Some examples of games and franchises still going strong either due to official developer support or through efforts from fans are Age of Empires 2, as well as the recently released Age of Empires 4, Supreme Commander: Forged Alliance, and several others. Granted, they’re definitely not at the same levels of player interest as classic RTSs in their heyday, but they’re certainly not buried and forgotten.
Resurgence in Developer Interest
Just a couple of years ago, this argument would be far less convincing, but just last year and now in 2022, the strategy genre has been graced with a flurry of announcements and official and Early Access releases from both big budget and indie studios of a whole slew of classic RTS-style games. Clearly, there are many young and veteran developer teams that are interested in bringing their own voices to classic RTSs either due to a gap in the market, personal inspiration, or simply a desire to help this subset of games make a comeback.
Just to name a few games: Stormgate, Tempest: Rising, Crossfire: Legion, and Homeworld 3. In the indie circuit games like Purple War, The Fertile Crescent, Red Chaos – The Strict Order, and Barkhan show that this fervor for new classic RTS experiences is surging on many different levels.
Modified Classic RTSs
Finally, there’s a whole smorgasbord of strategy games of all kinds that have been inspired by classic RTSs that also carry on the legacy and popularity of these types of games. These games have their design DNA squarely rooted or taken directly from classic RTS, even though they may be more experimental or somewhat different from their progenitor, and as such are worth including in this discussion.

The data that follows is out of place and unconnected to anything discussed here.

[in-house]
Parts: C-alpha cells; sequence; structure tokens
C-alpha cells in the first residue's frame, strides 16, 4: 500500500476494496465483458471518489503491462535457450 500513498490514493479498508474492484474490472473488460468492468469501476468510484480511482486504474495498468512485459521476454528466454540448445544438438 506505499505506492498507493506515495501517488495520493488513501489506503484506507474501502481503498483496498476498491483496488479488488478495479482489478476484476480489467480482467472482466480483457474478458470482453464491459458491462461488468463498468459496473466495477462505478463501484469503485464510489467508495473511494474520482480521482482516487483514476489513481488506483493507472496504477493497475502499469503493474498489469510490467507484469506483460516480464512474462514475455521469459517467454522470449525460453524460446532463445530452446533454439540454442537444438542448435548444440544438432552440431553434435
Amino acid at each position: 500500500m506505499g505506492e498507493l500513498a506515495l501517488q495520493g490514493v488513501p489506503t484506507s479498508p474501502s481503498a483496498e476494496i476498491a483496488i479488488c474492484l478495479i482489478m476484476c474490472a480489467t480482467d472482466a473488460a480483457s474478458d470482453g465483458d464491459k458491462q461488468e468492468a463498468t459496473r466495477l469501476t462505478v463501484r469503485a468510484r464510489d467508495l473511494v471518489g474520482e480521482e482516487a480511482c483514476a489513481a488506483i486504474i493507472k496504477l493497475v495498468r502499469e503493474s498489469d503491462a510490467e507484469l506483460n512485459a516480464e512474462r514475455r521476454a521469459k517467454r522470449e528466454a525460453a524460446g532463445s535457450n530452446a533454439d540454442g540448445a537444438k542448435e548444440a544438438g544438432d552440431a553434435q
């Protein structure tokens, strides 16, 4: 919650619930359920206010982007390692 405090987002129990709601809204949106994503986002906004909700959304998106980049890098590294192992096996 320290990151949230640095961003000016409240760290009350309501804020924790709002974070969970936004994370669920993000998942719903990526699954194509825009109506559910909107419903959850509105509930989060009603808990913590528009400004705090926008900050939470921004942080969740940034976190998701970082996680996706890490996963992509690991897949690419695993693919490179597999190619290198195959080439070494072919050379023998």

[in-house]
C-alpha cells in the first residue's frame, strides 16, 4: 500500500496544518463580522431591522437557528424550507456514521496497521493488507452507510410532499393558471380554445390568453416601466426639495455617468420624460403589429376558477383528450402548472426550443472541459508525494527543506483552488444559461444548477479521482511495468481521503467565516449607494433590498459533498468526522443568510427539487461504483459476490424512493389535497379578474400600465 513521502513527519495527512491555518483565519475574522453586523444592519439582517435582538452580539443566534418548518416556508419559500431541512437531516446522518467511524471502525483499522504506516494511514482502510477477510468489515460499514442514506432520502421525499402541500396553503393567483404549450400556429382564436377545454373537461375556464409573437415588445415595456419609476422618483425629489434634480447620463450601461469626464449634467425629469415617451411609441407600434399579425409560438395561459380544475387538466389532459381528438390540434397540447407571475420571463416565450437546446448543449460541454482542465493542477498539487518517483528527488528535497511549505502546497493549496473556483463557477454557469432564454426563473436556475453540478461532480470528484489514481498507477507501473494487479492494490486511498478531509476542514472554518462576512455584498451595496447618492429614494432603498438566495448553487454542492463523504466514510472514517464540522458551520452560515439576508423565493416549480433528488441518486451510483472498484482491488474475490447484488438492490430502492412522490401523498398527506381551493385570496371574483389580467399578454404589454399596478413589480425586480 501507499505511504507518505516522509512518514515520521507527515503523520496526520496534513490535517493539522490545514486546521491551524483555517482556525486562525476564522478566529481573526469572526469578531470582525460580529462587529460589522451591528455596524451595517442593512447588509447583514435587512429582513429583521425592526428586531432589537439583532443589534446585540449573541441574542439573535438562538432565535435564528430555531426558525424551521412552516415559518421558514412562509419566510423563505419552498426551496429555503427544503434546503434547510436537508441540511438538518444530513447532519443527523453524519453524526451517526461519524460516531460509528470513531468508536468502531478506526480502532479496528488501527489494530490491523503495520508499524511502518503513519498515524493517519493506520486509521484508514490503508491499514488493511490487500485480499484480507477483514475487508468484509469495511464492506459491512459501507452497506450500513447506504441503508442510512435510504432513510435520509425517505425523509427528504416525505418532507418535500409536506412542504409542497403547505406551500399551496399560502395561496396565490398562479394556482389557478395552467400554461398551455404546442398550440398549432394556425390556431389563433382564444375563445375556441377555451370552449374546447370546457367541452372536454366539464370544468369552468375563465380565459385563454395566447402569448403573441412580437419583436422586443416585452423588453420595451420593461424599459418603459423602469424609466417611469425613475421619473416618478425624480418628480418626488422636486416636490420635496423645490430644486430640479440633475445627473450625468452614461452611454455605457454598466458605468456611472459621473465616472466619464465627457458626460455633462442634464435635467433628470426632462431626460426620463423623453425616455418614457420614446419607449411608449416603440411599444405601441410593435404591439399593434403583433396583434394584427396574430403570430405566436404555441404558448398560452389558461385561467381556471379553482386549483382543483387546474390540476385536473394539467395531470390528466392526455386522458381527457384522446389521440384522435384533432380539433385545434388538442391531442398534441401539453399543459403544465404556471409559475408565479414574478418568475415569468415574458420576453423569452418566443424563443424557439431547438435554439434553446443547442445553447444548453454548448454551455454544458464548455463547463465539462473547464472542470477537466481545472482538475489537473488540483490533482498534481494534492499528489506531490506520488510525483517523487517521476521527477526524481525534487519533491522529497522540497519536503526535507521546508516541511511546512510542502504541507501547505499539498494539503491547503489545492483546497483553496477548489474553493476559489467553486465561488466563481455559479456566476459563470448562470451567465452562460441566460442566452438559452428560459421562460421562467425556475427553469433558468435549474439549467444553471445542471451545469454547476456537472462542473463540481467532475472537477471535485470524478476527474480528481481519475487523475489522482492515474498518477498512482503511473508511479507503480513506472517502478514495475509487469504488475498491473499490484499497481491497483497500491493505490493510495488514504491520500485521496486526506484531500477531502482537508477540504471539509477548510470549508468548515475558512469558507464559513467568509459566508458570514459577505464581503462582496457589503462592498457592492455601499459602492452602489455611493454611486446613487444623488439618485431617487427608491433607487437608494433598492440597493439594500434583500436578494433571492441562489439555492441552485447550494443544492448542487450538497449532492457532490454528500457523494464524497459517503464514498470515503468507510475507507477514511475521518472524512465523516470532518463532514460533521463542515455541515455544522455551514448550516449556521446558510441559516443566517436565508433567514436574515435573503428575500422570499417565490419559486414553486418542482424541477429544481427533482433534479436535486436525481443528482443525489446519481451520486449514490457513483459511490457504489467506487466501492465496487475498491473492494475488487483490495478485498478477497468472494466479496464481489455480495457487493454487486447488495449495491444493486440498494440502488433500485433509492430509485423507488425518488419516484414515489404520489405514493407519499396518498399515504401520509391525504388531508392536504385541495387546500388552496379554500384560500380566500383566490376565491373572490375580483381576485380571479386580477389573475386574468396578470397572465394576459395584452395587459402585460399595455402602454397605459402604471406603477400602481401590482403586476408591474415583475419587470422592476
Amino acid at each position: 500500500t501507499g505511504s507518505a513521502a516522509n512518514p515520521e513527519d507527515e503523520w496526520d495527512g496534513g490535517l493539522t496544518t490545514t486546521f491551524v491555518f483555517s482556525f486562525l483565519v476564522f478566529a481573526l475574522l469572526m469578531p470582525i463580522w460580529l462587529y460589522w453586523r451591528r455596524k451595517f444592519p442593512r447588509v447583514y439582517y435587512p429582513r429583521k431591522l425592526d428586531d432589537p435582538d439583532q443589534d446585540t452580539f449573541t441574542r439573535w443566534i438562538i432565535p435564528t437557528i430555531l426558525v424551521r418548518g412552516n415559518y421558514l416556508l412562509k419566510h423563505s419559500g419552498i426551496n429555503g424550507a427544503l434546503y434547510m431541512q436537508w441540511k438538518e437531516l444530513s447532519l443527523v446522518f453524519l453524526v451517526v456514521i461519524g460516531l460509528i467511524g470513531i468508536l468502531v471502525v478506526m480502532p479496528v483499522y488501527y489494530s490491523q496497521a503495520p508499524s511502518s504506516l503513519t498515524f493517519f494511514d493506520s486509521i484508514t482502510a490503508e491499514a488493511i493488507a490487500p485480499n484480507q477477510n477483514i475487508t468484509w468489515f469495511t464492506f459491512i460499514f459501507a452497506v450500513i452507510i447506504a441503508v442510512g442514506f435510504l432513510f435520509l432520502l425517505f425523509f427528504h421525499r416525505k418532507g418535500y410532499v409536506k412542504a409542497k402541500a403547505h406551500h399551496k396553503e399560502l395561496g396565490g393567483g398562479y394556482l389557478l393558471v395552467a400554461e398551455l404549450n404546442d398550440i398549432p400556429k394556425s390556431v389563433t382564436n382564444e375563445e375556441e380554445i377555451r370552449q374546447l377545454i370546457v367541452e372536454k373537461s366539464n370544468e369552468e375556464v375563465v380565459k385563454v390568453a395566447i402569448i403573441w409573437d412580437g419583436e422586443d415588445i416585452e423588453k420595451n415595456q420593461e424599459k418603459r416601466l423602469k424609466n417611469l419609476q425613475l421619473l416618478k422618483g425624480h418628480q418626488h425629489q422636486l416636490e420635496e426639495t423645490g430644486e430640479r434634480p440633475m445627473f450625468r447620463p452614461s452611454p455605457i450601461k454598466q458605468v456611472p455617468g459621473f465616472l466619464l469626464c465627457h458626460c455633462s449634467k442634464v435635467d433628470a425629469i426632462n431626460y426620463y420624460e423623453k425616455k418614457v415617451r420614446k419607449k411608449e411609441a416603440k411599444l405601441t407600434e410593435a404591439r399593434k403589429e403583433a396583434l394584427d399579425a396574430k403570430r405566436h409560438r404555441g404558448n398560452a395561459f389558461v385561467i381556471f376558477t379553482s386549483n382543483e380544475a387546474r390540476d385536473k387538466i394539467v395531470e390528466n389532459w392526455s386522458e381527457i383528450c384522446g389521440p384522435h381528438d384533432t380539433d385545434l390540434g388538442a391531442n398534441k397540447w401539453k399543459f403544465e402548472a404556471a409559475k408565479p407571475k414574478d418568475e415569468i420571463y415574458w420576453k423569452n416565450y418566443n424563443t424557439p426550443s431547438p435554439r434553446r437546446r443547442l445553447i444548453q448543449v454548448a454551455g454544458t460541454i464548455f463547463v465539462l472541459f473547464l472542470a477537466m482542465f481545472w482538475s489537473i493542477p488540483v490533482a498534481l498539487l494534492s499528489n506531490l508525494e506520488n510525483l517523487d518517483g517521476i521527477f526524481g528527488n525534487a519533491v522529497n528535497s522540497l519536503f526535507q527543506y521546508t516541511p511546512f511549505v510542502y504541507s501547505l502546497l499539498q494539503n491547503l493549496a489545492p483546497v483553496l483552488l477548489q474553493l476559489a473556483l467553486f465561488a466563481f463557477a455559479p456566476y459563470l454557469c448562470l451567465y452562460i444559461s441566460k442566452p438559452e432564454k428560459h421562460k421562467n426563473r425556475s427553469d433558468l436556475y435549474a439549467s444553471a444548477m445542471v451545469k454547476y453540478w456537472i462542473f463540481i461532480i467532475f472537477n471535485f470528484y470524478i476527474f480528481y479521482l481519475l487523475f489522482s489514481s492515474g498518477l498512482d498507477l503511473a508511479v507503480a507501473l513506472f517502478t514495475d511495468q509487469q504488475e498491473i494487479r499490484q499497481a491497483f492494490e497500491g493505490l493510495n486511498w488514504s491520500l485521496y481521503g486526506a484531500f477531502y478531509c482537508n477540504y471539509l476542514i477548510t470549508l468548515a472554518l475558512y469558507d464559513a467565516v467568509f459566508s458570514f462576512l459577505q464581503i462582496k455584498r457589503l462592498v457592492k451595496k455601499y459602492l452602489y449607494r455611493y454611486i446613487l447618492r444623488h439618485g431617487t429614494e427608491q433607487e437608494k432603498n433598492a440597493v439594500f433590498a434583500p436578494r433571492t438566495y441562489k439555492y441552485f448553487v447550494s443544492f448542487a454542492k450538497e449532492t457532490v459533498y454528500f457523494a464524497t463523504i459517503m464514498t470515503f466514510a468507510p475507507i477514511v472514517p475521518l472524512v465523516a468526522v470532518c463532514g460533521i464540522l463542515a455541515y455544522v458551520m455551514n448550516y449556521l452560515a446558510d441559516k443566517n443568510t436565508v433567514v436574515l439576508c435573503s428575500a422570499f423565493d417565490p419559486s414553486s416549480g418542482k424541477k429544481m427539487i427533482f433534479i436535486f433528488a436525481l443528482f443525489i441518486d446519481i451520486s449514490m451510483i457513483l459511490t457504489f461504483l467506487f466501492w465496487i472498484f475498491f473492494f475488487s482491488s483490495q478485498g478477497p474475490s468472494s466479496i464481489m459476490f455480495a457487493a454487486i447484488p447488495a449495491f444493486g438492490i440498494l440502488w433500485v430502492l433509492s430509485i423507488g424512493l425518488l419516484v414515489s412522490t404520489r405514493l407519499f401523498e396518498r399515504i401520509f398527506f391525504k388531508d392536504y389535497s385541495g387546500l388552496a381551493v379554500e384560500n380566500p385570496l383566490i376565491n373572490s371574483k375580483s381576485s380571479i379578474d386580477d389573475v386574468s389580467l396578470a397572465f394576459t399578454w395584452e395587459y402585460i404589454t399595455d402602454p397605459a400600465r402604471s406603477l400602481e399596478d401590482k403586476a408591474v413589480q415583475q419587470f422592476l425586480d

Games like Company of Heroes 2, Eugen Systems’ Wargame and Steel Division series, as well as the more recent WARNO, Fulqrum Publishing’s (previously 1C Entertainment) Men of War series, They Are Billions, Dune: Spice Wars, Line War, and many others take the foundations of classic RTSs and evolve them. In fact, of all the listed games here, arguably the Company of Heroes series nearly single-handedly kept classic RTS gaming alive up to this point, as it came in at the tail end of the golden age of classic RTSs.
It’s certainly true to say that, at least right now, classic RTSs have faded from the forefront of the strategy genre, but it’s definitely inaccurate to say that this massive and critical subset of the genre is done for good. In fact, due to the absolute whirlwind of releases and announcements of new games, perhaps we’ll see a significant resurgence of classic RTSs with their best days still in store.
Ultimately, we can trust customer demand, clamor, and interest, as well as developer inspiration and the desire to make games to keep classic RTSs going into the future. And finally, it’s exceedingly hard for an entire cornerstone subset of games to simply die or vanish from the cultural zeitgeist without a significant amount of time passing, a lack of quality titles, and other exceptional factors chipping away. No, classic RTSs aren’t dead, and we’re excited to see what the future holds for these games.